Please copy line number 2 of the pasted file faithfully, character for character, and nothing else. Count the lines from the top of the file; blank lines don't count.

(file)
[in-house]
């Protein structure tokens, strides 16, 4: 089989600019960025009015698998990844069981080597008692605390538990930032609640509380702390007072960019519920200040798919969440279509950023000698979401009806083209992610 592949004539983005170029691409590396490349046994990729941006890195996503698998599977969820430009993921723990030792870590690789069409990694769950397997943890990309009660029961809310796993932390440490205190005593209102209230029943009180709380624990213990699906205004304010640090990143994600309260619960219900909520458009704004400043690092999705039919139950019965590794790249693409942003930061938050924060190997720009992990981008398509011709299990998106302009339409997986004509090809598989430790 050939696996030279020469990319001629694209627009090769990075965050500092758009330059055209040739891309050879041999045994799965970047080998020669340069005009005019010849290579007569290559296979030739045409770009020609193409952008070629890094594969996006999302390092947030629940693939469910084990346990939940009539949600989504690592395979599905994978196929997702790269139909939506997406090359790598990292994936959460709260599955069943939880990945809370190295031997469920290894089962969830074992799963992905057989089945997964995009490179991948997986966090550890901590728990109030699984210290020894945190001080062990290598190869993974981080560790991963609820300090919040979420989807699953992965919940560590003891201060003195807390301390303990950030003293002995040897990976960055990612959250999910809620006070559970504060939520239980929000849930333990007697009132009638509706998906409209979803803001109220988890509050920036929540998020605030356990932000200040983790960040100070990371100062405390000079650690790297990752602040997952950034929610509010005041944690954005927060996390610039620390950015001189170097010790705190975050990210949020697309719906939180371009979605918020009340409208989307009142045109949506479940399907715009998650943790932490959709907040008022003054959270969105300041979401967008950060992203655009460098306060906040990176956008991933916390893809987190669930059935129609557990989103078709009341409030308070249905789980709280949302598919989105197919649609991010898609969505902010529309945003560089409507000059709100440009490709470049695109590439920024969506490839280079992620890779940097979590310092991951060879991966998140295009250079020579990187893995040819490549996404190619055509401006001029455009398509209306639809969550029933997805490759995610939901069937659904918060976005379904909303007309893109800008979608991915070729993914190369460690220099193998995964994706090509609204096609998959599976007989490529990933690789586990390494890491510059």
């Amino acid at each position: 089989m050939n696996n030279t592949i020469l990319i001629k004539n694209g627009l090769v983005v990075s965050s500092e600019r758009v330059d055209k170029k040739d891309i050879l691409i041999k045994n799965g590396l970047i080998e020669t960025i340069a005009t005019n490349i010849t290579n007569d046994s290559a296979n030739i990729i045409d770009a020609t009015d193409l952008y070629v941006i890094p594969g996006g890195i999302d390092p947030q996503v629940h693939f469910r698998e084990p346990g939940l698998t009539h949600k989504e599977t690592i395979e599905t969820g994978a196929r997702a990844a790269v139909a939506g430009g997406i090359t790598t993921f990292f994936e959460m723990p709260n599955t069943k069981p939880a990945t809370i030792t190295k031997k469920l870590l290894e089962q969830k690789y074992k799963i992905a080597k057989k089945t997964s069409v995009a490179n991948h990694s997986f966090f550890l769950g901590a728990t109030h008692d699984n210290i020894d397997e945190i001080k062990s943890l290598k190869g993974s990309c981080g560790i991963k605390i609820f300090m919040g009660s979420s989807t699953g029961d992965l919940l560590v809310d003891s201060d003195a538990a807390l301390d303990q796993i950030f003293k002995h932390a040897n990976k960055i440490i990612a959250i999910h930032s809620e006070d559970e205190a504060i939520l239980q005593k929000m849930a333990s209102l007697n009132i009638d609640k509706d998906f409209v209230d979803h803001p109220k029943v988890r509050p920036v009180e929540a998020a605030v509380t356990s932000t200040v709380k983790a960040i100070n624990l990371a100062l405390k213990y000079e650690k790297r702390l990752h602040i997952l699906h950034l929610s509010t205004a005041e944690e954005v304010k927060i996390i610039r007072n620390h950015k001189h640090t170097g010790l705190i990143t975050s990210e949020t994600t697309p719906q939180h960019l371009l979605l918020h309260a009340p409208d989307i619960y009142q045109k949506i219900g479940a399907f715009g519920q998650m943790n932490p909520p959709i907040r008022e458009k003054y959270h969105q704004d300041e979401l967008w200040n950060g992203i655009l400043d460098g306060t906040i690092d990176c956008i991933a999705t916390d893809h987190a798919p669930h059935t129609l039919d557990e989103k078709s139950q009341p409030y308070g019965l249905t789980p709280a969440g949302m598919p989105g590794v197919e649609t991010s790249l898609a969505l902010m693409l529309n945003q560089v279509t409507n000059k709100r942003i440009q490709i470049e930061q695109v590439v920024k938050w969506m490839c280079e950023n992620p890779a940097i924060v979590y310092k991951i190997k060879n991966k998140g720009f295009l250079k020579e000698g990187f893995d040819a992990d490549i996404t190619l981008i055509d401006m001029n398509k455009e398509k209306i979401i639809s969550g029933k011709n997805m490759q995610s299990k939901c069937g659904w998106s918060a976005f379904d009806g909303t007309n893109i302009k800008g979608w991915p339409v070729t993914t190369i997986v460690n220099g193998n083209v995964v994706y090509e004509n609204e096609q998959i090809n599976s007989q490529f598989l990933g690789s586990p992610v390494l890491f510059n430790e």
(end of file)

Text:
């Protein structure tokens, strides 16, 4: 089989600019960025009015698998990844069981080597008692605390538990930032609640509380702390007072960019519920200040798919969440279509950023000698979401009806083209992610 592949004539983005170029691409590396490349046994990729941006890195996503698998599977969820430009993921723990030792870590690789069409990694769950397997943890990309009660029961809310796993932390440490205190005593209102209230029943009180709380624990213990699906205004304010640090990143994600309260619960219900909520458009704004400043690092999705039919139950019965590794790249693409942003930061938050924060190997720009992990981008398509011709299990998106302009339409997986004509090809598989430790 050939696996030279020469990319001629694209627009090769990075965050500092758009330059055209040739891309050879041999045994799965970047080998020669340069005009005019010849290579007569290559296979030739045409770009020609193409952008070629890094594969996006999302390092947030629940693939469910084990346990939940009539949600989504690592395979599905994978196929997702790269139909939506997406090359790598990292994936959460709260599955069943939880990945809370190295031997469920290894089962969830074992799963992905057989089945997964995009490179991948997986966090550890901590728990109030699984210290020894945190001080062990290598190869993974981080560790991963609820300090919040979420989807699953992965919940560590003891201060003195807390301390303990950030003293002995040897990976960055990612959250999910809620006070559970504060939520239980929000849930333990007697009132009638509706998906409209979803803001109220988890509050920036929540998020605030356990932000200040983790960040100070990371100062405390000079650690790297990752602040997952950034929610509010005041944690954005927060996390610039620390950015001189170097010790705190975050990210949020697309719906939180371009979605918020009340409208989307009142045109949506479940399907715009998650943790932490959709907040008022003054959270969105300041979401967008950060992203655009460098306060906040990176956008991933916390893809987190669930059935129609557990989103078709009341409030308070249905789980709280949302598919989105197919649609991010898609969505902010529309945003560089409507000059709100440009490709470049695109590439920024969506490839280079992620890779940097979590310092991951060879991966998140295009250079020579990187893995040819490549996404190619055509401006001029455009398509209306639809969550029933997805490759995610939901069937659904918060976005379904909303007309893109800008979608991915070729993914190369460690220099193998995964994706090509609204096609998959599976007989490529990933690789586990390494890491510059």